The third circuit, the vertical oscillator, is also not entirely new when compared with vacuum-tube receivers, but it has not previously been shown in transistor sets. As illustrated in Fig. 4, the vertical oscillator circuit is the transistor equivalent of the vacuum-tube blocking oscillator circuit used in the earliest TV receivers. T1 is the blocking-oscillator transformer, coupling the signal from the collector to the base of Q1, similar to the vacuum-tube version operating between plate and grid. Sync pulses pass through a conventional integrator, R1, R2, C1, and C2 and are applied to the base of Q1 through C3 and the primary of Ti. DI applies the sync pulses to the collector of Q1 as well, while blocking the oscillator pulses. D2, connected across the secondary of T1, acts as damping diode to eliminate ringing. The frequency of the blocking-oscillator circuit is controlled by R9 (hold control) and R8 which determine the d.c. bias on the base of Q1, again similar to the technique used in vacuum tube blocking oscillators. D3 acts as coupling between the output of Q1 and the input of Q2 and assures that only the desired polarity pulse, without the overshoot portion, is sent to Q2, the driver stage for the output amplifier. Height control R12 determines the bias on the base of Q2 and therefore its amplification, while R11, the linearity control, in conjunction with C5, affects the waveshape of the pulse applied to the base of Q2.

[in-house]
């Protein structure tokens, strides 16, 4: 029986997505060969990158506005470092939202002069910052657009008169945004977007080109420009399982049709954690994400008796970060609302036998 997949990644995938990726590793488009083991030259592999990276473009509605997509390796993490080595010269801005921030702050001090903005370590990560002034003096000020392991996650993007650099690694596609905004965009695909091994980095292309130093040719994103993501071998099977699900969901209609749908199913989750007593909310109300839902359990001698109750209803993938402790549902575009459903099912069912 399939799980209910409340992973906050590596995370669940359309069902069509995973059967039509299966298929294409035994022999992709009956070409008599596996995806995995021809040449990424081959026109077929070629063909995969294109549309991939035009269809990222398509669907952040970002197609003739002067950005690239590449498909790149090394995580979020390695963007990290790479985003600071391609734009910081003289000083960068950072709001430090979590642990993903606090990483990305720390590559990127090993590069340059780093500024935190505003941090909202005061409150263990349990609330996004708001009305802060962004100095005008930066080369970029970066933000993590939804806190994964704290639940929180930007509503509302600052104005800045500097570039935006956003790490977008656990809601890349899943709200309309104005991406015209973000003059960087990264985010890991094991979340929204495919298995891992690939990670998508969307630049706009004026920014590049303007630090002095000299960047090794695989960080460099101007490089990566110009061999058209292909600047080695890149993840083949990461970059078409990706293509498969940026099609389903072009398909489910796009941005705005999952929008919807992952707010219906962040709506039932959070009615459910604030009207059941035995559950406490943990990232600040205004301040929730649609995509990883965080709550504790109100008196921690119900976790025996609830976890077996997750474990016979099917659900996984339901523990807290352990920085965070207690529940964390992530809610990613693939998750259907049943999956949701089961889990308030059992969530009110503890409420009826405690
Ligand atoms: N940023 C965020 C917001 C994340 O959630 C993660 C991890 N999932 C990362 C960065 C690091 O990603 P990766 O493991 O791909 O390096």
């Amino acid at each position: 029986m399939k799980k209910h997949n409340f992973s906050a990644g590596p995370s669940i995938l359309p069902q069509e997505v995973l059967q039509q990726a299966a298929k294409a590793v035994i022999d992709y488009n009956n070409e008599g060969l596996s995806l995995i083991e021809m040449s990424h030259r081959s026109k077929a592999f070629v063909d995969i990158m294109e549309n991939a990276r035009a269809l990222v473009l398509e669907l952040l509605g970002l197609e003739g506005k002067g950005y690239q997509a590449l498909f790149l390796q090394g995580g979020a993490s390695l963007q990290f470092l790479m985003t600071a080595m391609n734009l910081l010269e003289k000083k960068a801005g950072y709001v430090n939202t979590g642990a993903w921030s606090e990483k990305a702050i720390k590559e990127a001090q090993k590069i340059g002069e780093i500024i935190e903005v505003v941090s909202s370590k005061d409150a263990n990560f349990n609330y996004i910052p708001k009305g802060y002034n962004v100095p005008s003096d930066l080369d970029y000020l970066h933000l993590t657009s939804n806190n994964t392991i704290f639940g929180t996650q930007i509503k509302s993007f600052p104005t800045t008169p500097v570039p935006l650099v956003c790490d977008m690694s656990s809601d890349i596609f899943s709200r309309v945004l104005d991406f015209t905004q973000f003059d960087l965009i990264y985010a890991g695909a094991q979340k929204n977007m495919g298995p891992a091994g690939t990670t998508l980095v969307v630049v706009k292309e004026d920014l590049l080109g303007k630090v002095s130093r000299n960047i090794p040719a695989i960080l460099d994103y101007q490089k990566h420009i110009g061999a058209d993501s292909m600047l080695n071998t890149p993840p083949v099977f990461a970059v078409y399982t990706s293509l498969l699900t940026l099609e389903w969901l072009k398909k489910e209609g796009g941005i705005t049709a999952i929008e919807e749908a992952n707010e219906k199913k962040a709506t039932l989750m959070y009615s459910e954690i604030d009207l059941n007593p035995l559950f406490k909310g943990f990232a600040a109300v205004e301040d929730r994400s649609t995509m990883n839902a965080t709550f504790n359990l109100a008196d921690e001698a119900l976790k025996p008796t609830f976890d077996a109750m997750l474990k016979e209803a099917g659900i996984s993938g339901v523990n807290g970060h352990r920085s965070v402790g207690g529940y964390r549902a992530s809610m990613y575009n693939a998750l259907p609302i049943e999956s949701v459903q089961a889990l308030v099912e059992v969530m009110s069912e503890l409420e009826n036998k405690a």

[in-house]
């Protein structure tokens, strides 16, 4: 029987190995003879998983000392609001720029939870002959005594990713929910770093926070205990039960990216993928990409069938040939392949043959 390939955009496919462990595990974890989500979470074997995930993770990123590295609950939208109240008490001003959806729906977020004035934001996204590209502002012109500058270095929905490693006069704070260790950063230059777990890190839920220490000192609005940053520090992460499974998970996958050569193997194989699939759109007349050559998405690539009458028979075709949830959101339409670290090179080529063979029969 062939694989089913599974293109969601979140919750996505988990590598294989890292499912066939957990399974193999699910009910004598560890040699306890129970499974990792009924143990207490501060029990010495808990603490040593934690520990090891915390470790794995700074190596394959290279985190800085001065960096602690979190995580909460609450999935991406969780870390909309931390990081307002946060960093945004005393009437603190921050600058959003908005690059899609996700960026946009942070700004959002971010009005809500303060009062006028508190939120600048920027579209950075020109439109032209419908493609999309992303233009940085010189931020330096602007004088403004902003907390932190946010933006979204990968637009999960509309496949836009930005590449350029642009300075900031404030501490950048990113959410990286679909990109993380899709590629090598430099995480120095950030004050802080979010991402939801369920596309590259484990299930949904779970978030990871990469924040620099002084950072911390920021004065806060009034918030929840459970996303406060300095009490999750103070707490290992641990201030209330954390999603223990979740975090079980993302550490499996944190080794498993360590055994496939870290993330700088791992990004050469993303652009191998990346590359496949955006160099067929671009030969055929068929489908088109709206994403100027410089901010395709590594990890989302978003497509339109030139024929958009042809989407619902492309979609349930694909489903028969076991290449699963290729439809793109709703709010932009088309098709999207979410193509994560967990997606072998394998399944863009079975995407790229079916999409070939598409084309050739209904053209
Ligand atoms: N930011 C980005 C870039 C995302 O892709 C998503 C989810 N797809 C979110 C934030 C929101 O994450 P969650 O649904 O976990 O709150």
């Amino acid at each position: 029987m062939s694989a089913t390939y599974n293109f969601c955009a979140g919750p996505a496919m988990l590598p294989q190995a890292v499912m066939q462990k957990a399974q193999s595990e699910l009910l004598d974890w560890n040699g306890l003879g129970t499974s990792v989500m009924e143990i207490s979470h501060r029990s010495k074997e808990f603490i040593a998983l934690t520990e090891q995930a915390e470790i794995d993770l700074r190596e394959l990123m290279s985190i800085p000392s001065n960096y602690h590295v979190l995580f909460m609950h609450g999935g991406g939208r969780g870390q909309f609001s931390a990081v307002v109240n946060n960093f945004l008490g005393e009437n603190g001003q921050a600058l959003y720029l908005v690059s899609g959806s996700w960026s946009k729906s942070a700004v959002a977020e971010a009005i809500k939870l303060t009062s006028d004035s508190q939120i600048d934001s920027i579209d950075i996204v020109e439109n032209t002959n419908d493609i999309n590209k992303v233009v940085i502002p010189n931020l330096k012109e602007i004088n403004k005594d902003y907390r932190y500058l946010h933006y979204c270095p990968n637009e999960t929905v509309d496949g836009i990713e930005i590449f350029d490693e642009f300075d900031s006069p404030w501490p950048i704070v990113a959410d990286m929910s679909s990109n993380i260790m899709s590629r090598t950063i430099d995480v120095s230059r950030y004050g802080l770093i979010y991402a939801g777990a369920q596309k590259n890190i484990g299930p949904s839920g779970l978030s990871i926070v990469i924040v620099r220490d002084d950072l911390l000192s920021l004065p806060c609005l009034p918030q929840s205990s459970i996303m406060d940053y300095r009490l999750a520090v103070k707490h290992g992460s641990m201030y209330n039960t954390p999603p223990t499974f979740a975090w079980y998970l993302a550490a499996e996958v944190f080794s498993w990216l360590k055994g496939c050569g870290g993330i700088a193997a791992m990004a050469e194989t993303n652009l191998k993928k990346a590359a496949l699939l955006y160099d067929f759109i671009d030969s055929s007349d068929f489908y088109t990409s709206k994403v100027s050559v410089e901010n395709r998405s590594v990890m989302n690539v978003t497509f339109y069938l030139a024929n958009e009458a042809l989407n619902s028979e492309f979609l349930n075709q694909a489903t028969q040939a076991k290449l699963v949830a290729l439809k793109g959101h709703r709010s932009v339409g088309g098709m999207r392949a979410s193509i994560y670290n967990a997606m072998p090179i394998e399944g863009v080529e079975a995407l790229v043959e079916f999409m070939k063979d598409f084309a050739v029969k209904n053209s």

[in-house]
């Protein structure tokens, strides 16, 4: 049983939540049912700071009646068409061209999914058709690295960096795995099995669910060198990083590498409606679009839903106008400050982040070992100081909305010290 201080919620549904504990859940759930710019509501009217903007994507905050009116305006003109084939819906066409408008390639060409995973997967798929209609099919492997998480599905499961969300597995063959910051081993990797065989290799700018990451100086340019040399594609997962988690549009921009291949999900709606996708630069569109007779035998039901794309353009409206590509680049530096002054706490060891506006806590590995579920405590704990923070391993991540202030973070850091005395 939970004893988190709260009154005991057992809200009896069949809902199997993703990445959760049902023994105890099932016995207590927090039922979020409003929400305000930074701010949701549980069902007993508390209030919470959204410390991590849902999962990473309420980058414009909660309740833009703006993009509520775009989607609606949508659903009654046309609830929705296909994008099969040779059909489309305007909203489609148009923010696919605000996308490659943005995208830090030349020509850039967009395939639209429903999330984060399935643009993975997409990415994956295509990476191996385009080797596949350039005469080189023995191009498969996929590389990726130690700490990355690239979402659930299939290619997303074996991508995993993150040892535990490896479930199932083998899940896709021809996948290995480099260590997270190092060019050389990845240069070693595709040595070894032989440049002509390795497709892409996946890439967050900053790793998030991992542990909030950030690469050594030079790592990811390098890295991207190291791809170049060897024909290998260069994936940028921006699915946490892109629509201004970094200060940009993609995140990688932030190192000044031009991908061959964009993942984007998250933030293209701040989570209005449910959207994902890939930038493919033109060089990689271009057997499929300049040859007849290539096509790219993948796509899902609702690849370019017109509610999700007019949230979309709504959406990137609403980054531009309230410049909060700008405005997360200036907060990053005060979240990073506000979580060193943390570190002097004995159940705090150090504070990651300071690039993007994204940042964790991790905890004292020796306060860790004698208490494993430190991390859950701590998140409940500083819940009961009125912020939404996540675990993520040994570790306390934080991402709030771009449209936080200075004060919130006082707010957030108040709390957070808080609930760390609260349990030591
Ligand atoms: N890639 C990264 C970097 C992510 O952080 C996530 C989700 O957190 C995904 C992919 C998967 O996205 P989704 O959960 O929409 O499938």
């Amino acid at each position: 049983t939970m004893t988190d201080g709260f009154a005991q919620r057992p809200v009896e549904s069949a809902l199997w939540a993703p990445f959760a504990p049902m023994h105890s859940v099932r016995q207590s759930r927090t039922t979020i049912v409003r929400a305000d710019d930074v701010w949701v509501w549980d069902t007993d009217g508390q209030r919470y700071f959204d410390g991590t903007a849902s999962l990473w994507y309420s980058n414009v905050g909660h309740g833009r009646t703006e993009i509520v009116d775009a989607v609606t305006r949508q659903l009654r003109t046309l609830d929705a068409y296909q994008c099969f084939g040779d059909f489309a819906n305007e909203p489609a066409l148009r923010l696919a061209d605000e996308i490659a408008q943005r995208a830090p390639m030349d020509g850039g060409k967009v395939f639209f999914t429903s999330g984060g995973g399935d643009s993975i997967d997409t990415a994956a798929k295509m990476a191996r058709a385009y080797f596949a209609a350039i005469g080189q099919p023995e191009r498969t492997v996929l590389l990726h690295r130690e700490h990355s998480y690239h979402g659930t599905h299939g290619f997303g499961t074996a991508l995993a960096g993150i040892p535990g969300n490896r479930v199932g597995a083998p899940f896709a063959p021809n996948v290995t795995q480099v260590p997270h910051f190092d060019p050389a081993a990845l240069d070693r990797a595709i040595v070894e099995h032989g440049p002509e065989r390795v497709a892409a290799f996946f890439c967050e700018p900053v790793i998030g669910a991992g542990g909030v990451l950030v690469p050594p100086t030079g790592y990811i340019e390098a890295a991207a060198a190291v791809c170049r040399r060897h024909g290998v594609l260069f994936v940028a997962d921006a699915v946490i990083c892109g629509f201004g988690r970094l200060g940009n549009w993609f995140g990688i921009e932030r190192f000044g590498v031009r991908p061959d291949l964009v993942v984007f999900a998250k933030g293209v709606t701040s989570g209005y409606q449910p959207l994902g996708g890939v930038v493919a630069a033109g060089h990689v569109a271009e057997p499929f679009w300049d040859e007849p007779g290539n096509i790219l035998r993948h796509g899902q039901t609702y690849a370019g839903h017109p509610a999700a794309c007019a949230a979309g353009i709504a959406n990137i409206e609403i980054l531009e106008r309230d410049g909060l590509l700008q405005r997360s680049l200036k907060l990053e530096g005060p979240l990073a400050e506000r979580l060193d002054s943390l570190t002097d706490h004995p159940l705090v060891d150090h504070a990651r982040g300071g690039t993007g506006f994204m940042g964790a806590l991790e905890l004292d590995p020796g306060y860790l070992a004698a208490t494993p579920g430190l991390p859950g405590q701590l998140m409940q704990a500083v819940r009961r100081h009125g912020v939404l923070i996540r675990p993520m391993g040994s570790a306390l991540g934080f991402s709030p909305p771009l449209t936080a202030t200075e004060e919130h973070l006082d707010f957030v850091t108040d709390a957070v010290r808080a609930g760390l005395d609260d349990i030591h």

In addition to the three unusual circuits just described, the receiver contains a number of other features. One of these is the use of +240 volts d.c. as collector supply for the video output amplifier. This, according to the manufacturer, is necessary to provide a sufficiently large voltage swing at the output of the video amplifier to drive the cathode of the picture tube. As a result, the video output transistor is a power type, having +12 volts on the emitter and +150 volts on the collector. It is mounted on the printed wiring board but contains its own finned heat radiator. The horizontal output transformer and high-voltage section are protected against damage from arcing by a special clamping diode which, in the event of large current surge, discharges into a 10-0. capacitor. This circuit is credited with pre venting the burnout trouble in horizontal output transistors which seems to have plagued earlier transistor TV receivers.